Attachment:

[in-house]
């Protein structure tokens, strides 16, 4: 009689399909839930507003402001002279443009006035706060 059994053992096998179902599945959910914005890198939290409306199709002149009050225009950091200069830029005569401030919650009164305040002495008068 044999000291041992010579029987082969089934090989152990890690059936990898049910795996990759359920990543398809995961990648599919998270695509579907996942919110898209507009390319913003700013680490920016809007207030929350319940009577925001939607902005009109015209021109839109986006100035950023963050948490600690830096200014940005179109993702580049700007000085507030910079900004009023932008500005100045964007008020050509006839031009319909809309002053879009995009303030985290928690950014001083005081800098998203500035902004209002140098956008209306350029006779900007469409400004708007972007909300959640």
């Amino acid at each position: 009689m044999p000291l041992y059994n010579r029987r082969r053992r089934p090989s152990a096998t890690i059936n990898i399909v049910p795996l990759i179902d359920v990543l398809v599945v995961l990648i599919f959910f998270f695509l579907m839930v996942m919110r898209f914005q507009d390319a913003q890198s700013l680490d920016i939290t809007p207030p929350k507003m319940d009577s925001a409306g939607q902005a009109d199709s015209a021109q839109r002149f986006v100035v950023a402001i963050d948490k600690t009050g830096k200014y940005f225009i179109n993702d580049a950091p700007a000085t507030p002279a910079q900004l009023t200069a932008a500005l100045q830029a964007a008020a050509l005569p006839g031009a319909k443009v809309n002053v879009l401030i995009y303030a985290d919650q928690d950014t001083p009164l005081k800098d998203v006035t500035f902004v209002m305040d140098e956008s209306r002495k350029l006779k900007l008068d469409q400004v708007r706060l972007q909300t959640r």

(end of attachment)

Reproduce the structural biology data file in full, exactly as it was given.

[in-house]
């Protein structure tokens, strides 16, 4: 009689399909839930507003402001002279443009006035706060 059994053992096998179902599945959910914005890198939290409306199709002149009050225009950091200069830029005569401030919650009164305040002495008068 044999000291041992010579029987082969089934090989152990890690059936990898049910795996990759359920990543398809995961990648599919998270695509579907996942919110898209507009390319913003700013680490920016809007207030929350319940009577925001939607902005009109015209021109839109986006100035950023963050948490600690830096200014940005179109993702580049700007000085507030910079900004009023932008500005100045964007008020050509006839031009319909809309002053879009995009303030985290928690950014001083005081800098998203500035902004209002140098956008209306350029006779900007469409400004708007972007909300959640």
């Amino acid at each position: 009689m044999p000291l041992y059994n010579r029987r082969r053992r089934p090989s152990a096998t890690i059936n990898i399909v049910p795996l990759i179902d359920v990543l398809v599945v995961l990648i599919f959910f998270f695509l579907m839930v996942m919110r898209f914005q507009d390319a913003q890198s700013l680490d920016i939290t809007p207030p929350k507003m319940d009577s925001a409306g939607q902005a009109d199709s015209a021109q839109r002149f986006v100035v950023a402001i963050d948490k600690t009050g830096k200014y940005f225009i179109n993702d580049a950091p700007a000085t507030p002279a910079q900004l009023t200069a932008a500005l100045q830029a964007a008020a050509l005569p006839g031009a319909k443009v809309n002053v879009l401030i995009y303030a985290d919650q928690d950014t001083p009164l005081k800098d998203v006035t500035f902004v209002m305040d140098e956008s209306r002495k350029l006779k900007l008068d469409q400004v708007r706060l972007q909300t959640r």